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Airfares jump as Sacramento, US passengers return after COVID

Travelers move through security at Denver International Airport on Thursday, May 26, 2022. Airline passengers are not only facing sticker shock this Memorial Day weekend, they’re battling a pileup of flight cancellations. More than 1,000 were canceled as of Saturday afternoon, according to FlightAware after 2,300 Friday.

Travelers move through security at Denver International Airport on Thursday, May 26, 2022. Airline passengers are not only facing sticker shock this Memorial Day weekend, they’re battling a pileup of flight cancellations. More than 1,000 were canceled as of Saturday afternoon, according to FlightAware after 2,300 Friday.

AP

Travelers are flying in large numbers again as the summer travel season gets underway over Memorial Day weekend, with the strong demand resulting in a steep increase in airfares.

Fares jumped 18.6% from March to April alone, the largest month-over-month increase for plane tickets on record, according to Consumer Price Index data from the U.S. Department of Labor. The jump came after airfares increased 10.7% from February to March.

Overall, airfares are up about a third from the same time last year.

“There’s huge pent-up passenger demand,” said aviation consultant Henry Harteveldt, president of Atmosphere Research Group in San Francisco. He said leisure travelers are feeling more comfortable flying again after staying at home for more than two years.

On Friday, one of the busiest travel days of the year, more than 2.3 million travelers went through Transportation Security Administration checkpoints in the U.S, only about 2.4% short of the Friday on Memorial Day weekend in 2019 before COVID-19 devastated air travel.

Passenger numbers for Friday at Sacramento International Airport were not immediately available. But the 1.76 million passengers who departed from the airport in April actually exceeded April 2019 numbers by about 2,000, airport statistics show.

Harteveldt said the increased appetite for travel has enabled airlines to raise prices as their planes fly at 100% capacity.

Carriers in need of help

In addition, even as travel demand has increased, Harteveldt said, labor shortages are forcing airlines to fly smaller schedules than 2019.

The number of U.S. domestic flights scheduled from June 1 through August 31 of this year is 12.9% less than the same time period in 2019, according to aviation data company Cirium.

Harteveldt said some airlines are flying larger planes, which are helping slightly with capacity. The Cirium data show that the number of domestic available seats for the June to August 2022 period is off by 5.1% from three years earlier.

Flights between the U.S. and Europe are down 12.9% in the June to August period compared to 2019 and available seats are down by 13.3%, the Cirium data show.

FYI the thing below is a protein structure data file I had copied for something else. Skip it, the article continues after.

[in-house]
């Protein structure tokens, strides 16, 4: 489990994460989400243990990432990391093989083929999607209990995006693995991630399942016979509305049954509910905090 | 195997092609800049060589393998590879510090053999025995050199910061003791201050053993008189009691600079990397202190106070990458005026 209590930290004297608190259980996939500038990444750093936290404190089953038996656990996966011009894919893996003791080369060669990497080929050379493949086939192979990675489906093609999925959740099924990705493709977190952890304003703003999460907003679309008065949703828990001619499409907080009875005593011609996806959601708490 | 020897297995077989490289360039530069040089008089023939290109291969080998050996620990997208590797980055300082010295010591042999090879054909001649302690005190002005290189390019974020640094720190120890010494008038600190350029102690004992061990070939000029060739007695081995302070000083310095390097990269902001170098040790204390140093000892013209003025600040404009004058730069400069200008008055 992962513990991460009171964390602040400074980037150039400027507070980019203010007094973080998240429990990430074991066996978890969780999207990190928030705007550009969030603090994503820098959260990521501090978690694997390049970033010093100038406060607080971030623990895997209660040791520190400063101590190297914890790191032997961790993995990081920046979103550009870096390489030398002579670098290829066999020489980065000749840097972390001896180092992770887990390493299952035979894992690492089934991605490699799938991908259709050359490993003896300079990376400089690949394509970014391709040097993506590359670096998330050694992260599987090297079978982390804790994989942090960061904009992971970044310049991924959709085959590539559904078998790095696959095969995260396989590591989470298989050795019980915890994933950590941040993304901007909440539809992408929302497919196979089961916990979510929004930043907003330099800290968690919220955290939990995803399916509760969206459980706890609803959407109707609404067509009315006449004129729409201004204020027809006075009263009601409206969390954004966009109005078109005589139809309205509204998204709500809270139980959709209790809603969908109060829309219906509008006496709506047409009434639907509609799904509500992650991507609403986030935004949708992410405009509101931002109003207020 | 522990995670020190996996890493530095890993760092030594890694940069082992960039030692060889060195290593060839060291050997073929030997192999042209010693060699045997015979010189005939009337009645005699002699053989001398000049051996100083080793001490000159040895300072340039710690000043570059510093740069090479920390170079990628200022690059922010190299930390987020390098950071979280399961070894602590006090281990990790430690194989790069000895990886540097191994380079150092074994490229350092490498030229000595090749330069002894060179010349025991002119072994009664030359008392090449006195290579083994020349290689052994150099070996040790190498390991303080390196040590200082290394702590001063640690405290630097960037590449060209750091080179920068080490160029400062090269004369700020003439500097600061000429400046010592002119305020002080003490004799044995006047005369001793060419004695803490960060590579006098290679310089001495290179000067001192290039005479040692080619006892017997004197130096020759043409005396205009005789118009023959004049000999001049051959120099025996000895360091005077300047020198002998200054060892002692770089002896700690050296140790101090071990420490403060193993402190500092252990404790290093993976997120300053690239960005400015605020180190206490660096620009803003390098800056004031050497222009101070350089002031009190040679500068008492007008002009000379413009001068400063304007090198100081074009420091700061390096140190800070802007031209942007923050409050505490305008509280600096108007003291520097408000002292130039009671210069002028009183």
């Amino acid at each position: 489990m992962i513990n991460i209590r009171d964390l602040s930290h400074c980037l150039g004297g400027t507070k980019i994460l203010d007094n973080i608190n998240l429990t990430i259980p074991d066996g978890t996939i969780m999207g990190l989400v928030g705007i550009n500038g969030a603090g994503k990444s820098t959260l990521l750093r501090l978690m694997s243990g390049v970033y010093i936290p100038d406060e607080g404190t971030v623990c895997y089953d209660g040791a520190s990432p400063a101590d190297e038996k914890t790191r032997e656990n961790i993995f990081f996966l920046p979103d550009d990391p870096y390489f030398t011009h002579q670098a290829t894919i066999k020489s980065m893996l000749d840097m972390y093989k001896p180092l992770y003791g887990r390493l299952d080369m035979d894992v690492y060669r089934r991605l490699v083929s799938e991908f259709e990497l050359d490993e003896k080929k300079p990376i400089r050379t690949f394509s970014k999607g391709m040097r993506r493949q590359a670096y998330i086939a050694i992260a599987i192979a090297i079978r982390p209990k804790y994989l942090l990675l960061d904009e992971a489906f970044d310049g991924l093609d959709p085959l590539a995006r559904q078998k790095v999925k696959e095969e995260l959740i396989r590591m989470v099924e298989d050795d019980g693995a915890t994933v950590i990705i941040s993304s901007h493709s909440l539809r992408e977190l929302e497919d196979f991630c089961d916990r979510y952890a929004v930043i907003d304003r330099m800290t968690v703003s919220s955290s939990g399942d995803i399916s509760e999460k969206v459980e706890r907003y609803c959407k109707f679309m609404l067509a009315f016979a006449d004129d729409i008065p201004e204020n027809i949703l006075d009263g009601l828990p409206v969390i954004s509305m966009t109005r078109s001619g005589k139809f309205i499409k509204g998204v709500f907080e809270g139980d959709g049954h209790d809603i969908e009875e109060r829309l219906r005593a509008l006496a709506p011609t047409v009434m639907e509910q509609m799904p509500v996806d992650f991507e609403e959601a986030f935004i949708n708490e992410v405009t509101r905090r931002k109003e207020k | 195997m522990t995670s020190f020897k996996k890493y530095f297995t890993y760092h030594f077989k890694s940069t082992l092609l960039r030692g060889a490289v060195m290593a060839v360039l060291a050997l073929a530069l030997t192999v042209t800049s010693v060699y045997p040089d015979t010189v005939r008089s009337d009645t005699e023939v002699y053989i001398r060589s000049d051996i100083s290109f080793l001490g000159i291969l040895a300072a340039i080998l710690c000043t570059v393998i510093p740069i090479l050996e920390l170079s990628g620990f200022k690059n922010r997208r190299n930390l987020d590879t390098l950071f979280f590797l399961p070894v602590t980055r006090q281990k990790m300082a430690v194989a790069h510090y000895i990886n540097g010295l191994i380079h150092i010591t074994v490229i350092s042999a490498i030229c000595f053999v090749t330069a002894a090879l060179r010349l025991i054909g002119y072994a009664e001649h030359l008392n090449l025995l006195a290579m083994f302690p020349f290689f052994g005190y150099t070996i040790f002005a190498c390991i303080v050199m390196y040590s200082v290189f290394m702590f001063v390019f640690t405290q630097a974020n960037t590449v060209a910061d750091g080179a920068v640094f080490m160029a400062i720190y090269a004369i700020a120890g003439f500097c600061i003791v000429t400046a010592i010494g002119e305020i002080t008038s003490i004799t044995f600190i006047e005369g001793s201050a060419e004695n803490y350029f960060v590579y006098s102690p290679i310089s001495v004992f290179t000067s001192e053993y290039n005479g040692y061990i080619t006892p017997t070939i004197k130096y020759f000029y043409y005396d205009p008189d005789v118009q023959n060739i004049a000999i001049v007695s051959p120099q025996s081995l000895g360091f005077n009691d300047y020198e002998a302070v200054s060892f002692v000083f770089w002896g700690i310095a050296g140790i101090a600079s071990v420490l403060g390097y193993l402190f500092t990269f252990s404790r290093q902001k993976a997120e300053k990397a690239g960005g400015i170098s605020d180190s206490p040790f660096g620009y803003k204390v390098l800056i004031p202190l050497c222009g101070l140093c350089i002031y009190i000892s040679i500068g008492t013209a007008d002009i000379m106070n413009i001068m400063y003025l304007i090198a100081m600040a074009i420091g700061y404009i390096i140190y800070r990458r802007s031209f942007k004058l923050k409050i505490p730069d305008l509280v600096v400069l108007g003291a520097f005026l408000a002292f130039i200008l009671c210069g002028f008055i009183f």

Flight numbers for the period were not available for Sacramento International. However, airport statistics for April 2022 show the total of 4,363 monthly domestic flights was down 4.4% compared to April 2019.

The Sacramento airport had 106 international flights in April 2022 compared to 110 in the same month three years earlier.

On Friday, Delta Air Lines announced it was trimming 100 daily flights from its schedule due to worker absences because of COVID-19 and expected weather issues.

A random sample of fares from Sacramento International Airport shows that for June 24, the lowest priced one-way fare on American to JFK in New York City would cost $506, to Atlanta on Delta $474, to Denver on United $245 and to Chicago on Southwest $386.

Cheaper to fly than go by car?

Despite the higher prices, a factor that may be helping boost the number of air travelers is the cost of gas for the family car.

The AAA auto club cited high gasoline prices across the U.S as a factor in more travelers flying. The AAA says nationally the number of travelers going away for Memorial Day weekend by air will be 7.7%, compared to 7.5% in 2019. But the bulk of travelers do still travel for Memorial Day by automobile, the AAA said.

Consumers should keep in mind that airlines always raise fares during the peak summer travel season and that bargain-basement fares will again be available in the fall when there’s less demand for travel, said Scott Keyes, founder of the website ScottsCheapFlights.com, which tracks lower-cost air deals.

Keyes said that the higher prices this summer have to be taken into context.

“Even now, when it seems like flights are incredibly expensive, airfares (are) still down on average 11% over the past five years, down 22% over the past decade.” Keyes said. “This is why I say we’re still living in the golden age of cheap flights.”

That said, Keyes acknowledges that it may be hard to get a good airfare this summer.

Other travel costs increase

Hotel prices are also on the rise.

The AAA said midrange hotel rooms have increased about 42% compared to last year, with the average lowest rate for an AAA-approved hotel ranging from $197 to $257 a night.

Harteveldt said hotels are also experiencing strong demand amid an increase in travelers and dealing with their own worker shortage. He said some hotels have been forced to close off rooms due to a reduced workforce able to service them, meaning they need to raise rates to make up for less inventory.

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Randy Diamond is a business reporter for The Sacramento Bee.